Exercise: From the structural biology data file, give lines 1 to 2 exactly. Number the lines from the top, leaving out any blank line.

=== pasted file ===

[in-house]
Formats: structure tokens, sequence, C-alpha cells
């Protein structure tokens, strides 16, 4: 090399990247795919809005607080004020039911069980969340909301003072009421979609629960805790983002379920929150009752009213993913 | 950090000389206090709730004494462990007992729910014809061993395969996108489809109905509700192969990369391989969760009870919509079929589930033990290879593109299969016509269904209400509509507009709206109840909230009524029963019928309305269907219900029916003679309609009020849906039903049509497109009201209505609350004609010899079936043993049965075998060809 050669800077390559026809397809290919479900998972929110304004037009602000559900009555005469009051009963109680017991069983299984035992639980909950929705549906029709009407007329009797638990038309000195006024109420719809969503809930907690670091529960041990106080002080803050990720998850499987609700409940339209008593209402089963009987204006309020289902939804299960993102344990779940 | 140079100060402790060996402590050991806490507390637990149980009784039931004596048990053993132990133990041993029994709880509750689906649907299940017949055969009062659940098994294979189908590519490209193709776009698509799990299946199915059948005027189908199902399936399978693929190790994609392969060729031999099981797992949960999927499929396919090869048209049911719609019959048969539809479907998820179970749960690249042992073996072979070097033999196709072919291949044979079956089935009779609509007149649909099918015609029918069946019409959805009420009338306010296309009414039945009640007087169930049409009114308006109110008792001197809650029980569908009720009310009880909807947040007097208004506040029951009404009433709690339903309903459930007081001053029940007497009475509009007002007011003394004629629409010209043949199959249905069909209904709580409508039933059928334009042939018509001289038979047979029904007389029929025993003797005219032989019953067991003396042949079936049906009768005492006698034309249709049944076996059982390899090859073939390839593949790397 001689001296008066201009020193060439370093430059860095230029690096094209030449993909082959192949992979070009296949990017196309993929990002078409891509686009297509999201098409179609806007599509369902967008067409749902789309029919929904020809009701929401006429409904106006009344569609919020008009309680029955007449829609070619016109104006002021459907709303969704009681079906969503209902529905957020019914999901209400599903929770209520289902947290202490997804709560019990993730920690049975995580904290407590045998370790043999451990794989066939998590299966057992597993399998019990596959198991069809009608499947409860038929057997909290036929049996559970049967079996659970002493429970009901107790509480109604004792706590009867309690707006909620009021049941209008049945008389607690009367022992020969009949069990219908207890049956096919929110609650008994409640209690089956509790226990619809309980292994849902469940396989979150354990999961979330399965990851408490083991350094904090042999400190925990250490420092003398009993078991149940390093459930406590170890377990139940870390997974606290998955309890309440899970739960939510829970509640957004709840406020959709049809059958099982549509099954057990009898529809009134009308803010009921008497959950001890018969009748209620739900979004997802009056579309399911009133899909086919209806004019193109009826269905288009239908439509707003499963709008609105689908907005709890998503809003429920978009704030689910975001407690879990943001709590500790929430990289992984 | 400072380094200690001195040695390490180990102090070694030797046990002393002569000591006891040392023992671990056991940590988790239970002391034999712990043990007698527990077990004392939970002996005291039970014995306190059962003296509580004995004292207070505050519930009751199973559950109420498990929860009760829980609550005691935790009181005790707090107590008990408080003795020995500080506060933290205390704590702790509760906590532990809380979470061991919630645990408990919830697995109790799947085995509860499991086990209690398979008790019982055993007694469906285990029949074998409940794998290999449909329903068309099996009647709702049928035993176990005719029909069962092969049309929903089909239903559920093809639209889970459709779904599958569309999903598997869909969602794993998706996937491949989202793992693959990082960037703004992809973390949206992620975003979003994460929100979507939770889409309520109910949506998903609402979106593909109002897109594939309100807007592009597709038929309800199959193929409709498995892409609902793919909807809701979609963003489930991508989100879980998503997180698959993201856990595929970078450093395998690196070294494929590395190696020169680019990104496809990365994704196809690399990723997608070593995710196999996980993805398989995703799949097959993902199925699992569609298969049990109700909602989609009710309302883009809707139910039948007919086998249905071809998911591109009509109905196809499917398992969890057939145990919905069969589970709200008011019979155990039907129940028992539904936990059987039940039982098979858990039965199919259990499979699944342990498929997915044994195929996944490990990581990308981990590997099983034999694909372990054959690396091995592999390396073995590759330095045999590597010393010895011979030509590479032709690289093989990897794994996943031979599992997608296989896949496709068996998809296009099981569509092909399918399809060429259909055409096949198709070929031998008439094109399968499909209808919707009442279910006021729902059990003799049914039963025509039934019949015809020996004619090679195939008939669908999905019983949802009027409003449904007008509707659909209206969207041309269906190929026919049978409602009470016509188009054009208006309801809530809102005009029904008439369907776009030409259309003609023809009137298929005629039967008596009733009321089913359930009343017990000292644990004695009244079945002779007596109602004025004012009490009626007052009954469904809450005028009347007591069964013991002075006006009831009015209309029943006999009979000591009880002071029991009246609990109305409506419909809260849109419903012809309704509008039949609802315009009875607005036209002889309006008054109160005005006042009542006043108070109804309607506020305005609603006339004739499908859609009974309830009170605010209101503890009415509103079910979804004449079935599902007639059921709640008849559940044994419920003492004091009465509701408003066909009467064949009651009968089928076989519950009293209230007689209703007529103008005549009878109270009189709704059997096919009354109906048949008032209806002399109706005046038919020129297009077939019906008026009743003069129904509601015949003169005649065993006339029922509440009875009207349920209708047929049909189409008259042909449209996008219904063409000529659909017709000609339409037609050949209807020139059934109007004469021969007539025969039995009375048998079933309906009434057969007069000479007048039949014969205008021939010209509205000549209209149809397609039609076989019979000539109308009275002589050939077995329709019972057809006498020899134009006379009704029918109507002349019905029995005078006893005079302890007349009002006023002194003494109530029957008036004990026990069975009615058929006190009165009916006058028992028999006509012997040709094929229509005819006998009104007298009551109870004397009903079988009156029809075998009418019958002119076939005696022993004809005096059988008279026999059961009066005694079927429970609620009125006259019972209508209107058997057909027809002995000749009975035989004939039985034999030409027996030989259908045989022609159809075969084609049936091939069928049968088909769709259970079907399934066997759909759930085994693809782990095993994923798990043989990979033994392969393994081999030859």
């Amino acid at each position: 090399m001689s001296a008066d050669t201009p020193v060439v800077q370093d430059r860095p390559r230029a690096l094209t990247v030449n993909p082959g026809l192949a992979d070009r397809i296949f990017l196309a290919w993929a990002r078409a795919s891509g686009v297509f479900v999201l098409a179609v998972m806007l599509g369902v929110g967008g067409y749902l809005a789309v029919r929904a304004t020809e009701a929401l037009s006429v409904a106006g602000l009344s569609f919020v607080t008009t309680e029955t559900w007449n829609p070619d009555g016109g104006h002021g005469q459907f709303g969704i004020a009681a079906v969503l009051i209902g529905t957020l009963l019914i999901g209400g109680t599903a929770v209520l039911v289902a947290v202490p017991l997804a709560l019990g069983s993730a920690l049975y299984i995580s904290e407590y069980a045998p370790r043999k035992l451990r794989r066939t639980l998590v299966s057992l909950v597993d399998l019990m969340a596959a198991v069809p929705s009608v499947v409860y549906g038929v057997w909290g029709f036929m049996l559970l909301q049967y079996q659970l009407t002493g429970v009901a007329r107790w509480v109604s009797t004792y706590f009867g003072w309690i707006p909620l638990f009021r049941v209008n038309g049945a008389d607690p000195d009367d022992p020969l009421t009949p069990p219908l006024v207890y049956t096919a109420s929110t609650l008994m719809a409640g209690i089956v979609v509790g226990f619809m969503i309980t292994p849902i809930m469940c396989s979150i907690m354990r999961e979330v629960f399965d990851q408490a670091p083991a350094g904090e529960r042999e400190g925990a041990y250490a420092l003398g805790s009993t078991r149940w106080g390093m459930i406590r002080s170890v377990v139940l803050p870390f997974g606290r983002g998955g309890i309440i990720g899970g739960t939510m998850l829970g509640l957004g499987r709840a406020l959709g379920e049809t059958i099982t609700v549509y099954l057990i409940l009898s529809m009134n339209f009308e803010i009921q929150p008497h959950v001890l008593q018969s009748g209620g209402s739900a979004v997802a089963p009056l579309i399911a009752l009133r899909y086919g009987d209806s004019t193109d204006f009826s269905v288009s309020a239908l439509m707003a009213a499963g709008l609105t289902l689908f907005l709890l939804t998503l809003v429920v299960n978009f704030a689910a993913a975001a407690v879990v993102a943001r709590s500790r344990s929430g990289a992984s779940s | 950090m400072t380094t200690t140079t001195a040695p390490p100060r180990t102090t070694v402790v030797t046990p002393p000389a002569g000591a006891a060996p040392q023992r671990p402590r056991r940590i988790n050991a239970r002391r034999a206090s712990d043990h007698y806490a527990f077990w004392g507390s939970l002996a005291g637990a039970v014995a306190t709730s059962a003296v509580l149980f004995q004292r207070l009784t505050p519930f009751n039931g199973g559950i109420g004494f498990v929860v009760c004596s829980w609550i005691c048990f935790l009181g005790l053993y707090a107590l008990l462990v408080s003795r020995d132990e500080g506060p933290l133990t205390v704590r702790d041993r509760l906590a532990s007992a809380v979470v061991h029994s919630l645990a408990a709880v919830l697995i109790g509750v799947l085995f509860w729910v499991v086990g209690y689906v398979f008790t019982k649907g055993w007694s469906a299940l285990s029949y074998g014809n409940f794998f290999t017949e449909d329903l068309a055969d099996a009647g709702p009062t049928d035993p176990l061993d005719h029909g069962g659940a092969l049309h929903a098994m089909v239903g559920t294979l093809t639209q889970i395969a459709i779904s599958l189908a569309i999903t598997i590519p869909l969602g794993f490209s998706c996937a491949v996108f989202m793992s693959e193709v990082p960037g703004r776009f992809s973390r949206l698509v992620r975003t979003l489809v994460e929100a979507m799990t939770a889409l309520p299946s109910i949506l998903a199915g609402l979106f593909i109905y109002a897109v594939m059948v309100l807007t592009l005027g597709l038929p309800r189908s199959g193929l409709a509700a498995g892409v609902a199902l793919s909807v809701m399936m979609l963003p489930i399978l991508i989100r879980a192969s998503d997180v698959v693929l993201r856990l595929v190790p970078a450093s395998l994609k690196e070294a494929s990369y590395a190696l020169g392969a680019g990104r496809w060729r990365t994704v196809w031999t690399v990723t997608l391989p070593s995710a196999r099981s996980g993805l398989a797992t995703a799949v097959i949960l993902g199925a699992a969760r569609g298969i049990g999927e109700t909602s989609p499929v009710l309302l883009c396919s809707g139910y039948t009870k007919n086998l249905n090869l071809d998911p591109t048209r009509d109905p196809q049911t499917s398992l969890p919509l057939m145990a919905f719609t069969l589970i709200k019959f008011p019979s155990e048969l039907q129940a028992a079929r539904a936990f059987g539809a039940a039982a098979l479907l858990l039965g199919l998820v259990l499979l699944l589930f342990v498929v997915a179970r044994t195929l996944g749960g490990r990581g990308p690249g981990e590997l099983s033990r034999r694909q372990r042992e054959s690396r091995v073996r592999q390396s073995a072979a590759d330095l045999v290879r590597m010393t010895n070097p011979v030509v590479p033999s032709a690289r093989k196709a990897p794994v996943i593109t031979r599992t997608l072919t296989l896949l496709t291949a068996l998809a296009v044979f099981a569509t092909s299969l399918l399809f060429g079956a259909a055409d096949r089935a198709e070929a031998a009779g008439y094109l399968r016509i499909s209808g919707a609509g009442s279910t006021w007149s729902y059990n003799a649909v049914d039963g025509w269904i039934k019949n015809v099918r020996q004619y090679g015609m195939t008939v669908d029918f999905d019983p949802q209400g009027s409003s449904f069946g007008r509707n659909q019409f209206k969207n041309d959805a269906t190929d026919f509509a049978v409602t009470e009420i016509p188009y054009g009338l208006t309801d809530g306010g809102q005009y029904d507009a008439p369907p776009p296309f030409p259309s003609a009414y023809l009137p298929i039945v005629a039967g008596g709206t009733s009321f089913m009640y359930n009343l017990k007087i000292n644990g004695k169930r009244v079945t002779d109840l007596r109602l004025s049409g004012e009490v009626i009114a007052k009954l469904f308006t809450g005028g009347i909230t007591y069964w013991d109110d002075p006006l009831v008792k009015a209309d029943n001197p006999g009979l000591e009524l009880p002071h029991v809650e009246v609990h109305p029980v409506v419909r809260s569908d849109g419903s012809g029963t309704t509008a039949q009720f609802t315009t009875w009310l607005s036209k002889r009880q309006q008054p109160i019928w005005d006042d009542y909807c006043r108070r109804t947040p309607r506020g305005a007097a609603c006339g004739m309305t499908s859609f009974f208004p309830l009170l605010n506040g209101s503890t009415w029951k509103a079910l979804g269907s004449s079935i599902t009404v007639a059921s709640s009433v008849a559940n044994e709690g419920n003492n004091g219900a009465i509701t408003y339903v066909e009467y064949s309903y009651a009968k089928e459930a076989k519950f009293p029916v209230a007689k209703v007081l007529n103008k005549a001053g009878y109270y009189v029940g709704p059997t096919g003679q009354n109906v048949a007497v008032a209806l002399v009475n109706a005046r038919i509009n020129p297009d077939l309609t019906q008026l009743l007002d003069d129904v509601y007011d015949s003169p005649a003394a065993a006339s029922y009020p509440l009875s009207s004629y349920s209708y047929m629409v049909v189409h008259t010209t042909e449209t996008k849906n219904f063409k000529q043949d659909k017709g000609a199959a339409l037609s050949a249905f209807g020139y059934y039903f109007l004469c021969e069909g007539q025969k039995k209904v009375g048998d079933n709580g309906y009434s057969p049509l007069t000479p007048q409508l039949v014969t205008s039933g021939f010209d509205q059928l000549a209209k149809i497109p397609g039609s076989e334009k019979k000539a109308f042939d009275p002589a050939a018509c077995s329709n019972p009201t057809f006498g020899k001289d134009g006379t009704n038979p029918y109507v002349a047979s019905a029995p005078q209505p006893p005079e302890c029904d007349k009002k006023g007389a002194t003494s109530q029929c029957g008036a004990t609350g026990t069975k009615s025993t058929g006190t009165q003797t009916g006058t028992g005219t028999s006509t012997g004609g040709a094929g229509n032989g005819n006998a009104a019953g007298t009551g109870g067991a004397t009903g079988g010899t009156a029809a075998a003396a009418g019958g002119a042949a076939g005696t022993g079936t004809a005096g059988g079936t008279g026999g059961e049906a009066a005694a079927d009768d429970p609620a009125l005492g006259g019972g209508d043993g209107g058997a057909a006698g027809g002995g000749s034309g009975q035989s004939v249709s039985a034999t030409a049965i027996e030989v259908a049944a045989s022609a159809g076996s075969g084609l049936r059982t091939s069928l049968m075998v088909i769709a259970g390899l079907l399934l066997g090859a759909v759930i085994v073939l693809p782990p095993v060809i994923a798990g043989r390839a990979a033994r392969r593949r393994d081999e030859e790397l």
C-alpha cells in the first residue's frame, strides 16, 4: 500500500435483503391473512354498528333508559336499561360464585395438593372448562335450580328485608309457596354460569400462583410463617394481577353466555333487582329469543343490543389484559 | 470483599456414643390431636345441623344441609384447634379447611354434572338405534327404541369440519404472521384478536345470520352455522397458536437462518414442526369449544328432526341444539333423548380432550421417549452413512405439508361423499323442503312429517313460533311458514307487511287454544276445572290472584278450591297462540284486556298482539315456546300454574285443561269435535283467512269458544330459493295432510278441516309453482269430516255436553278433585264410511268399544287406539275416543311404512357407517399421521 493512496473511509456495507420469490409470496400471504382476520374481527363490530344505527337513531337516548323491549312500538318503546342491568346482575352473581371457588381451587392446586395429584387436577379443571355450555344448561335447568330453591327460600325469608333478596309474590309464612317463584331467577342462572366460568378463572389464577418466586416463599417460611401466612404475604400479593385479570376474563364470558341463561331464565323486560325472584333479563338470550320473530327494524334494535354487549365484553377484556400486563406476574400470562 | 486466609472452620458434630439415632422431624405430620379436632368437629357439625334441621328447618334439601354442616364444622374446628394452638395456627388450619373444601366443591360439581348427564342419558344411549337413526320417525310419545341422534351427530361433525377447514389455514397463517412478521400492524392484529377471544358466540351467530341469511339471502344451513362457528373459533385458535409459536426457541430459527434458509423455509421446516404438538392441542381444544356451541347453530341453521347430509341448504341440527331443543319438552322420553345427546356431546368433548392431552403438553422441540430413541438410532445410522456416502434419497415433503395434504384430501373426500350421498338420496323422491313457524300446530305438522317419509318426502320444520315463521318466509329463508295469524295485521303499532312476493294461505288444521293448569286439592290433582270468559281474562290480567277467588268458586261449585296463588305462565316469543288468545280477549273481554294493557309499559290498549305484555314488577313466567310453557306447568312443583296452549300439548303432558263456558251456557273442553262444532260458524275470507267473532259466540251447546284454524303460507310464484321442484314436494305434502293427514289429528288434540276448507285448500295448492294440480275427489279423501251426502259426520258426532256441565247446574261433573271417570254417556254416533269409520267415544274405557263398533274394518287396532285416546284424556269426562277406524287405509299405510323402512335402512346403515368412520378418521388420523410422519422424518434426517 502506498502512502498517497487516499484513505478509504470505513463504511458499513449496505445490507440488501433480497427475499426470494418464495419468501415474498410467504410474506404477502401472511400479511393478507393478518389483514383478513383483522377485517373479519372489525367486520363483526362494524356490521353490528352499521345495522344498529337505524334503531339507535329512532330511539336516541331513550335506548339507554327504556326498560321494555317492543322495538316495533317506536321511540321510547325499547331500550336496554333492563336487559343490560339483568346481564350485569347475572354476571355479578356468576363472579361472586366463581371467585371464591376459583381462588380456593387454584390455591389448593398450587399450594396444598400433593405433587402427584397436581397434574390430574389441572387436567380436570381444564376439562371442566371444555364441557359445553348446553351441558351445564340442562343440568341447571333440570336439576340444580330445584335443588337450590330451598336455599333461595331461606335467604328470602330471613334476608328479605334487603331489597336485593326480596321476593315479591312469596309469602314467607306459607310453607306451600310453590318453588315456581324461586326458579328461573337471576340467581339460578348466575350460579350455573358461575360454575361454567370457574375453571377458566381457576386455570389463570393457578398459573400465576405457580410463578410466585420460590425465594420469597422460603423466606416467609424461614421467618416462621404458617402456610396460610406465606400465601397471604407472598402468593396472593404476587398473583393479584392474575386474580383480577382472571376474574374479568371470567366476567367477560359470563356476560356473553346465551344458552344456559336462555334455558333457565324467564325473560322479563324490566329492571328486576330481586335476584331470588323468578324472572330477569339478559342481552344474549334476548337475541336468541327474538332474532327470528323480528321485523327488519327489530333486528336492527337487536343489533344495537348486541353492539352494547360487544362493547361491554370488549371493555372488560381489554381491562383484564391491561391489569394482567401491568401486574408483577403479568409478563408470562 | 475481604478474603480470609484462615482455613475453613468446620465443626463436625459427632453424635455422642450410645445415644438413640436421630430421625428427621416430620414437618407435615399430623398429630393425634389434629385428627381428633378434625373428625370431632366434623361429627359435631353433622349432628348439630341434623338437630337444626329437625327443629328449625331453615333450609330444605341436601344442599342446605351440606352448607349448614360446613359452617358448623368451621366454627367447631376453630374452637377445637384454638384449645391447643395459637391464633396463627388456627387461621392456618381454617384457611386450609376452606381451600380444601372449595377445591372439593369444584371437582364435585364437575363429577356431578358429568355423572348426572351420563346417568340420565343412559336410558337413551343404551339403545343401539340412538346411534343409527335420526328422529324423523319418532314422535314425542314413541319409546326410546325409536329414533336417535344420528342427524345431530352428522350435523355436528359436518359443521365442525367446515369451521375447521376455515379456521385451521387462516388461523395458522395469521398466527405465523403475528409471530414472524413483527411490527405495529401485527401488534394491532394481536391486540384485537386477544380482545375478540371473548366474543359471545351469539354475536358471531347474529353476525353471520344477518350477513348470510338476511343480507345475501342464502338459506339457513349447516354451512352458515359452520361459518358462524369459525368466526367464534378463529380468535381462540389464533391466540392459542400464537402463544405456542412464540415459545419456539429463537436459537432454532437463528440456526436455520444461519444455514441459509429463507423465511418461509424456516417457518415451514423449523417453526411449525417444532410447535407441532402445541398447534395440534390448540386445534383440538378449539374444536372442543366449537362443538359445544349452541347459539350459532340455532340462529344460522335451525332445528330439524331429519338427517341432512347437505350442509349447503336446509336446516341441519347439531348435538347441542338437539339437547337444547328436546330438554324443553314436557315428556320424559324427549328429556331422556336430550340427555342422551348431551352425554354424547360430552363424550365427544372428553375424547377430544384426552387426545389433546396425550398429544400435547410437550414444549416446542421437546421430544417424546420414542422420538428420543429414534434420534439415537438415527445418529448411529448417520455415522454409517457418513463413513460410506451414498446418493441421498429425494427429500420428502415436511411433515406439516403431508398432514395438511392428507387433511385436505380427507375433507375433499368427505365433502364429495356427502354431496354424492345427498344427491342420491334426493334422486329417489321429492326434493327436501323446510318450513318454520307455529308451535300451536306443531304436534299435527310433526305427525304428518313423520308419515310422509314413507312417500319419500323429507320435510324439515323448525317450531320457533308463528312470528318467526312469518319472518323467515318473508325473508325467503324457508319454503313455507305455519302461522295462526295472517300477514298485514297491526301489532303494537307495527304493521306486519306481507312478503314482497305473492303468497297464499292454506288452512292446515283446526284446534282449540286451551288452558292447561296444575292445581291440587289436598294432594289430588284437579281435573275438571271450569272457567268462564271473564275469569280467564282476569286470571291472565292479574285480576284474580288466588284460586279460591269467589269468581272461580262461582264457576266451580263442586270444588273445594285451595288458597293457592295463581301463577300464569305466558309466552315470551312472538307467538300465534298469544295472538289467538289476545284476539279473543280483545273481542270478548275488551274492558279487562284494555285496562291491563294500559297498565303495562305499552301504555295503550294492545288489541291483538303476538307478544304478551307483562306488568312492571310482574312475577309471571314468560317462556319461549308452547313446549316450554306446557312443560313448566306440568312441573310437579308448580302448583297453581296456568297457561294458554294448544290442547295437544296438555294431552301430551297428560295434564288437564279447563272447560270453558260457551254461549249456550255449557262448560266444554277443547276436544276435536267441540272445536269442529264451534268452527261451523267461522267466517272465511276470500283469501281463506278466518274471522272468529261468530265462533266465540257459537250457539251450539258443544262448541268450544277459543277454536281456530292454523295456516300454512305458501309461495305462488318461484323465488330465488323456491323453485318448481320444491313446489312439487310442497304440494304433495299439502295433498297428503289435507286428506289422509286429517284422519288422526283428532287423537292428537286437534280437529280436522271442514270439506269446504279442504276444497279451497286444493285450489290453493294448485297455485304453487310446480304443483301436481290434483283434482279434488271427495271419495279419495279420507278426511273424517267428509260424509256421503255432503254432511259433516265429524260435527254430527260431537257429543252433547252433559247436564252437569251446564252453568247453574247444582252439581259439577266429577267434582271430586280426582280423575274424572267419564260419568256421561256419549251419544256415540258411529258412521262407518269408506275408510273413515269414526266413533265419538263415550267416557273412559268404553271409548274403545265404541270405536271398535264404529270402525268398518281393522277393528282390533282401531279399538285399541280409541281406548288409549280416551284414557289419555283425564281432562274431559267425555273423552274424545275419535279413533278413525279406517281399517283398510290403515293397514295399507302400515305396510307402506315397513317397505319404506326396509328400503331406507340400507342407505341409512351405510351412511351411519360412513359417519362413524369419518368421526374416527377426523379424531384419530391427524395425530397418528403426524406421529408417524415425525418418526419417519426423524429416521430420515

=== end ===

[in-house]
Formats: structure tokens, sequence, C-alpha cells